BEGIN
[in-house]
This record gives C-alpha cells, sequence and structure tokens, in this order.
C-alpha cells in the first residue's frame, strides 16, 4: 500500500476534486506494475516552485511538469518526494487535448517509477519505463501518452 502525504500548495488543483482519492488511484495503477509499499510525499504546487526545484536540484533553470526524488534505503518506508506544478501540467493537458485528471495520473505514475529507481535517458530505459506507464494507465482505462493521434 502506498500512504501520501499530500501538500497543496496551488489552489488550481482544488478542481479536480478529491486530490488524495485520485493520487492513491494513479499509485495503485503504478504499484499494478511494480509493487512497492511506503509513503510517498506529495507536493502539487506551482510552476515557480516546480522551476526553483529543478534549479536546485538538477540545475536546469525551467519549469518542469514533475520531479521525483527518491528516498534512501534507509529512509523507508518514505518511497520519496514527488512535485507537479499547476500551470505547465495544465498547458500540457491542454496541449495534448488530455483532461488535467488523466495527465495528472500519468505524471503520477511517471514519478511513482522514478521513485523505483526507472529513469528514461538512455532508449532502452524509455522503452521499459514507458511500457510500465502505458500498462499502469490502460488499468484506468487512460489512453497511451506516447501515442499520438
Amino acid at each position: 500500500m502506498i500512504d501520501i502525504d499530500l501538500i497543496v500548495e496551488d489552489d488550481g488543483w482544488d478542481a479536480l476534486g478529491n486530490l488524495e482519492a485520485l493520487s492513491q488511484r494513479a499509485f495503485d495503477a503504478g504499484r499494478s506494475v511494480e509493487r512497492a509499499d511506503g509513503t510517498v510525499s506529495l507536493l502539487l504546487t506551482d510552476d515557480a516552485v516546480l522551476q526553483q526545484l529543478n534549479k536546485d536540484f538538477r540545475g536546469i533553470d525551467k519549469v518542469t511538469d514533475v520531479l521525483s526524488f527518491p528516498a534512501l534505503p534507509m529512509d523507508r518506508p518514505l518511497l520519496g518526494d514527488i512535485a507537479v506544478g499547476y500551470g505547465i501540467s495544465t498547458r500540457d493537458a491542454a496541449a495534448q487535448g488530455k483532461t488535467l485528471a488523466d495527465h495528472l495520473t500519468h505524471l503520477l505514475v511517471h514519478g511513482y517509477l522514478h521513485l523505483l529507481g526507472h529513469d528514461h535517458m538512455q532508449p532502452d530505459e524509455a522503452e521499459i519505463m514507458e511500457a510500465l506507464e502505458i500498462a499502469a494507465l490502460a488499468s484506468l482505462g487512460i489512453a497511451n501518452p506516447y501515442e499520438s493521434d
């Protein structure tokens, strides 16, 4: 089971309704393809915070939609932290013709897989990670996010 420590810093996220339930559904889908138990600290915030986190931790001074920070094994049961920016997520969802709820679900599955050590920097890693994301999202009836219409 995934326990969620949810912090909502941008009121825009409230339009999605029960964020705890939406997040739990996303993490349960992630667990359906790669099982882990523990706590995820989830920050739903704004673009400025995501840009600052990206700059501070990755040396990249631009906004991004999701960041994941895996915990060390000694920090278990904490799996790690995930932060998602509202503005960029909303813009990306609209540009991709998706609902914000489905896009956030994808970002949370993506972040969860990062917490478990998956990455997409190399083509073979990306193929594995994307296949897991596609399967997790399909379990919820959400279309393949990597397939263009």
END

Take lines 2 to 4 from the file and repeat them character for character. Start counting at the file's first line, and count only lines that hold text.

This record gives C-alpha cells, sequence and structure tokens, in this order.
C-alpha cells in the first residue's frame, strides 16, 4: 500500500476534486506494475516552485511538469518526494487535448517509477519505463501518452 502525504500548495488543483482519492488511484495503477509499499510525499504546487526545484536540484533553470526524488534505503518506508506544478501540467493537458485528471495520473505514475529507481535517458530505459506507464494507465482505462493521434 502506498500512504501520501499530500501538500497543496496551488489552489488550481482544488478542481479536480478529491486530490488524495485520485493520487492513491494513479499509485495503485503504478504499484499494478511494480509493487512497492511506503509513503510517498506529495507536493502539487506551482510552476515557480516546480522551476526553483529543478534549479536546485538538477540545475536546469525551467519549469518542469514533475520531479521525483527518491528516498534512501534507509529512509523507508518514505518511497520519496514527488512535485507537479499547476500551470505547465495544465498547458500540457491542454496541449495534448488530455483532461488535467488523466495527465495528472500519468505524471503520477511517471514519478511513482522514478521513485523505483526507472529513469528514461538512455532508449532502452524509455522503452521499459514507458511500457510500465502505458500498462499502469490502460488499468484506468487512460489512453497511451506516447501515442499520438
Amino acid at each position: 500500500m502506498i500512504d501520501i502525504d499530500l501538500i497543496v500548495e496551488d489552489d488550481g488543483w482544488d478542481a479536480l476534486g478529491n486530490l488524495e482519492a485520485l493520487s492513491q488511484r494513479a499509485f495503485d495503477a503504478g504499484r499494478s506494475v511494480e509493487r512497492a509499499d511506503g509513503t510517498v510525499s506529495l507536493l502539487l504546487t506551482d510552476d515557480a516552485v516546480l522551476q526553483q526545484l529543478n534549479k536546485d536540484f538538477r540545475g536546469i533553470d525551467k519549469v518542469t511538469d514533475v520531479l521525483s526524488f527518491p528516498a534512501l534505503p534507509m529512509d523507508r518506508p518514505l518511497l520519496g518526494d514527488i512535485a507537479v506544478g499547476y500551470g505547465i501540467s495544465t498547458r500540457d493537458a491542454a496541449a495534448q487535448g488530455k483532461t488535467l485528471a488523466d495527465h495528472l495520473t500519468h505524471l503520477l505514475v511517471h514519478g511513482y517509477l522514478h521513485l523505483l529507481g526507472h529513469d528514461h535517458m538512455q532508449p532502452d530505459e524509455a522503452e521499459i519505463m514507458e511500457a510500465l506507464e502505458i500498462a499502469a494507465l490502460a488499468s484506468l482505462g487512460i489512453a497511451n501518452p506516447y501515442e499520438s493521434d